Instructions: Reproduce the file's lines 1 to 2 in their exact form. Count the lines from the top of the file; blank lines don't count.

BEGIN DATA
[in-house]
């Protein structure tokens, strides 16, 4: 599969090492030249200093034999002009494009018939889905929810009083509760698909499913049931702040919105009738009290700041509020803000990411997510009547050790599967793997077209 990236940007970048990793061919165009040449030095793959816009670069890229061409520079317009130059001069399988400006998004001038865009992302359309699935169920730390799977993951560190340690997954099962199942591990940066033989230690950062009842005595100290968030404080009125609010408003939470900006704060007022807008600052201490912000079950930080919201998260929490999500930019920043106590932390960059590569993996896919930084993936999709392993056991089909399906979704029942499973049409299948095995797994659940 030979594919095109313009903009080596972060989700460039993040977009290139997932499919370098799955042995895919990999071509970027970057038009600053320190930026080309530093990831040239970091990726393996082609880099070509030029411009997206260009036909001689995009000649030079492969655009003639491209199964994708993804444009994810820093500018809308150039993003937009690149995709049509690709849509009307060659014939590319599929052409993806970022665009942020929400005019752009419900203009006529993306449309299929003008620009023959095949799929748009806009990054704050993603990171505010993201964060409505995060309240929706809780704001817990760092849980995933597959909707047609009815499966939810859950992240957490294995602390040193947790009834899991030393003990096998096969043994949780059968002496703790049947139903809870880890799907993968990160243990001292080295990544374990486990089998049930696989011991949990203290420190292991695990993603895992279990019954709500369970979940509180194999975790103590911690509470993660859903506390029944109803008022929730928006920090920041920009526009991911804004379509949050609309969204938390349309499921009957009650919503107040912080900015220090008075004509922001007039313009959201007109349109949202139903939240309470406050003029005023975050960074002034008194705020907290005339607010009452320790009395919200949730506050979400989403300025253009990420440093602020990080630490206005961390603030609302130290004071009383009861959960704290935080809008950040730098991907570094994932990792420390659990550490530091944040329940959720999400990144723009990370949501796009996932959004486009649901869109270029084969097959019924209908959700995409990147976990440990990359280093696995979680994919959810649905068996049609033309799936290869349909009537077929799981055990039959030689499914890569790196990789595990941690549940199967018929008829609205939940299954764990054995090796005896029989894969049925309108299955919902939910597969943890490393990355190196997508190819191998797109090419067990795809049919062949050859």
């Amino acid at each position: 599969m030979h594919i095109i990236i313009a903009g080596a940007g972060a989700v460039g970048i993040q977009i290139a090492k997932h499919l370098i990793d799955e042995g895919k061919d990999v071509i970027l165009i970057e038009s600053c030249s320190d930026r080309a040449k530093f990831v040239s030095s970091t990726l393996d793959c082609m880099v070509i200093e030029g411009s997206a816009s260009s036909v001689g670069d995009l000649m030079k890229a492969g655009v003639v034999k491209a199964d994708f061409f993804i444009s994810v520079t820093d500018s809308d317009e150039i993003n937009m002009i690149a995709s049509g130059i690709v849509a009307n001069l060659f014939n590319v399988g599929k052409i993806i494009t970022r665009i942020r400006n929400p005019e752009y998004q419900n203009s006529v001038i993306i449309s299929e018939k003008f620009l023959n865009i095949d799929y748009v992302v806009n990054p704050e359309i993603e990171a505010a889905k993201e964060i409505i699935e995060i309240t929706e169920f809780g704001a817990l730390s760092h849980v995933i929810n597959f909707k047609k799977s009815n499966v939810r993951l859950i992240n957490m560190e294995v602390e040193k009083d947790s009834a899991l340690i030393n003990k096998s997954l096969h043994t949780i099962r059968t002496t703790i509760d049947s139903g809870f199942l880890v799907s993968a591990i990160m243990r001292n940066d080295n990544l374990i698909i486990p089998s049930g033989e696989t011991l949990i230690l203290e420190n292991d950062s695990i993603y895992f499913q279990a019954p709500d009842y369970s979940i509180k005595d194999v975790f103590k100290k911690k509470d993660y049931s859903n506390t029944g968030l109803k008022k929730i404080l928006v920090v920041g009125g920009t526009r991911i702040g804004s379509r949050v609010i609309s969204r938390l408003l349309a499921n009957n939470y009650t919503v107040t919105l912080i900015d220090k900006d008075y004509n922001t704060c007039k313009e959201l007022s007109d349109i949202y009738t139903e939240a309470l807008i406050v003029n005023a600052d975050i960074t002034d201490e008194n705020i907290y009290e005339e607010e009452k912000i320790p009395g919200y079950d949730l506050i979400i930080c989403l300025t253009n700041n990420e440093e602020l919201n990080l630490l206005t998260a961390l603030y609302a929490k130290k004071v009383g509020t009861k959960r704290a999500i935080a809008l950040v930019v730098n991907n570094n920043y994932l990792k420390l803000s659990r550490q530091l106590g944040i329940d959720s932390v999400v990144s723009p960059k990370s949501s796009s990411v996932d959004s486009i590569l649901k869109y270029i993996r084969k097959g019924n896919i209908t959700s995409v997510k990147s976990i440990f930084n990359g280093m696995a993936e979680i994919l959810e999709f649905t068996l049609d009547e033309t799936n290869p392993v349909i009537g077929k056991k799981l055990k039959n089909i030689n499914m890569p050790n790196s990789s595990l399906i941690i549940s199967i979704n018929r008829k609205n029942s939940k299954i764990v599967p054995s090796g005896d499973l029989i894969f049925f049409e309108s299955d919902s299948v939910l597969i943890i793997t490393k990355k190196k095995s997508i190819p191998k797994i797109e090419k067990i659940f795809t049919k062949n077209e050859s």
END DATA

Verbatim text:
[in-house]
């Protein structure tokens, strides 16, 4: 599969090492030249200093034999002009494009018939889905929810009083509760698909499913049931702040919105009738009290700041509020803000990411997510009547050790599967793997077209 990236940007970048990793061919165009040449030095793959816009670069890229061409520079317009130059001069399988400006998004001038865009992302359309699935169920730390799977993951560190340690997954099962199942591990940066033989230690950062009842005595100290968030404080009125609010408003939470900006704060007022807008600052201490912000079950930080919201998260929490999500930019920043106590932390960059590569993996896919930084993936999709392993056991089909399906979704029942499973049409299948095995797994659940 030979594919095109313009903009080596972060989700460039993040977009290139997932499919370098799955042995895919990999071509970027970057038009600053320190930026080309530093990831040239970091990726393996082609880099070509030029411009997206260009036909001689995009000649030079492969655009003639491209199964994708993804444009994810820093500018809308150039993003937009690149995709049509690709849509009307060659014939590319599929052409993806970022665009942020929400005019752009419900203009006529993306449309299929003008620009023959095949799929748009806009990054704050993603990171505010993201964060409505995060309240929706809780704001817990760092849980995933597959909707047609009815499966939810859950992240957490294995602390040193947790009834899991030393003990096998096969043994949780059968002496703790049947139903809870880890799907993968990160243990001292080295990544374990486990089998049930696989011991949990203290420190292991695990993603895992279990019954709500369970979940509180194999975790103590911690509470993660859903506390029944109803008022929730928006920090920041920009526009991911804004379509949050609309969204938390349309499921009957009650919503107040912080900015220090008075004509922001007039313009959201007109349109949202139903939240309470406050003029005023975050960074002034008194705020907290005339607010009452320790009395919200949730506050979400989403300025253009990420440093602020990080630490206005961390603030609302130290004071009383009861959960704290935080809008950040730098991907570094994932990792420390659990550490530091944040329940959720999400990144723009990370949501796009996932959004486009649901869109270029084969097959019924209908959700995409990147976990440990990359280093696995979680994919959810649905068996049609033309799936290869349909009537077929799981055990039959030689499914890569790196990789595990941690549940199967018929008829609205939940299954764990054995090796005896029989894969049925309108299955919902939910597969943890490393990355190196997508190819191998797109090419067990795809049919062949050859």